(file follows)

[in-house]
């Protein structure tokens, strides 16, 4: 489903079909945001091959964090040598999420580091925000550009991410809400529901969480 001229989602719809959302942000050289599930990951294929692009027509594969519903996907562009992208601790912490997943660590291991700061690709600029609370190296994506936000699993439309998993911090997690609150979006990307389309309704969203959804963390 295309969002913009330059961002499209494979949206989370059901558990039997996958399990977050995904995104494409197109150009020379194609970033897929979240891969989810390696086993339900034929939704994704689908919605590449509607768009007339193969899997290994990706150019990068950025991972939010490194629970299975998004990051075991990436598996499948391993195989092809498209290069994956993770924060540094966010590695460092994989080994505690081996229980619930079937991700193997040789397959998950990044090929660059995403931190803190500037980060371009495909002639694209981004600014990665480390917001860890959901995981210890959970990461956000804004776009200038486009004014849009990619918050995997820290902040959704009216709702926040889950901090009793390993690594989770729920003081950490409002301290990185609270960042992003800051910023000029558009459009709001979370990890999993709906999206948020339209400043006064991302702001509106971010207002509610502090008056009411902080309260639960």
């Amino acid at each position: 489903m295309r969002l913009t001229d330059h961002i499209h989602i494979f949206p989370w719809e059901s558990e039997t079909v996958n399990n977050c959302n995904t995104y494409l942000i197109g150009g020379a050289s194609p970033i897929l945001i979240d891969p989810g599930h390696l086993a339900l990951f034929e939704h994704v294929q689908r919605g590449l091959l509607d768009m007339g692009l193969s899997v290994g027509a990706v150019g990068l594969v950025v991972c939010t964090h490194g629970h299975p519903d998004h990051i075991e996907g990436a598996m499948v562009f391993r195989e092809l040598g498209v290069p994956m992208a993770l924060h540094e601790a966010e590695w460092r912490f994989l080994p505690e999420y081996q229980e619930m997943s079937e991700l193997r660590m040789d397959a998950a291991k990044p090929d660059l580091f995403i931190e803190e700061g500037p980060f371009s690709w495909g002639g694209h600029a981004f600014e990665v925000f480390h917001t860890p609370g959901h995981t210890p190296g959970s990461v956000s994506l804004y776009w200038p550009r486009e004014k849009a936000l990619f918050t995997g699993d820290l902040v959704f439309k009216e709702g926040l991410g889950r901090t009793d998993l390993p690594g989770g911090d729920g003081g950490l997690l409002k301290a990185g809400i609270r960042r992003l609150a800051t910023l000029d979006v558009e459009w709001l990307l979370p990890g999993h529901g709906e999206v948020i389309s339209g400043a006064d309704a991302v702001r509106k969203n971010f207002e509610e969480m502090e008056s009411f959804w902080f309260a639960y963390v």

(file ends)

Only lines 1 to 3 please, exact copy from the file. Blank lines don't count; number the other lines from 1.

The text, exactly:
[in-house]
């Protein structure tokens, strides 16, 4: 489903079909945001091959964090040598999420580091925000550009991410809400529901969480 001229989602719809959302942000050289599930990951294929692009027509594969519903996907562009992208601790912490997943660590291991700061690709600029609370190296994506936000699993439309998993911090997690609150979006990307389309309704969203959804963390 295309969002913009330059961002499209494979949206989370059901558990039997996958399990977050995904995104494409197109150009020379194609970033897929979240891969989810390696086993339900034929939704994704689908919605590449509607768009007339193969899997290994990706150019990068950025991972939010490194629970299975998004990051075991990436598996499948391993195989092809498209290069994956993770924060540094966010590695460092994989080994505690081996229980619930079937991700193997040789397959998950990044090929660059995403931190803190500037980060371009495909002639694209981004600014990665480390917001860890959901995981210890959970990461956000804004776009200038486009004014849009990619918050995997820290902040959704009216709702926040889950901090009793390993690594989770729920003081950490409002301290990185609270960042992003800051910023000029558009459009709001979370990890999993709906999206948020339209400043006064991302702001509106971010207002509610502090008056009411902080309260639960």
């Amino acid at each position: 489903m295309r969002l913009t001229d330059h961002i499209h989602i494979f949206p989370w719809e059901s558990e039997t079909v996958n399990n977050c959302n995904t995104y494409l942000i197109g150009g020379a050289s194609p970033i897929l945001i979240d891969p989810g599930h390696l086993a339900l990951f034929e939704h994704v294929q689908r919605g590449l091959l509607d768009m007339g692009l193969s899997v290994g027509a990706v150019g990068l594969v950025v991972c939010t964090h490194g629970h299975p519903d998004h990051i075991e996907g990436a598996m499948v562009f391993r195989e092809l040598g498209v290069p994956m992208a993770l924060h540094e601790a966010e590695w460092r912490f994989l080994p505690e999420y081996q229980e619930m997943s079937e991700l193997r660590m040789d397959a998950a291991k990044p090929d660059l580091f995403i931190e803190e700061g500037p980060f371009s690709w495909g002639g694209h600029a981004f600014e990665v925000f480390h917001t860890p609370g959901h995981t210890p190296g959970s990461v956000s994506l804004y776009w200038p550009r486009e004014k849009a936000l990619f918050t995997g699993d820290l902040v959704f439309k009216e709702g926040l991410g889950r901090t009793d998993l390993p690594g989770g911090d729920g003081g950490l997690l409002k301290a990185g809400i609270r960042r992003l609150a800051t910023l000029d979006v558009e459009w709001l990307l979370p990890g999993h529901g709906e999206v948020i389309s339209g400043a006064d309704a991302v702001r509106k969203n971010f207002e509610e969480m502090e008056s009411f959804w902080f309260a639960y963390v």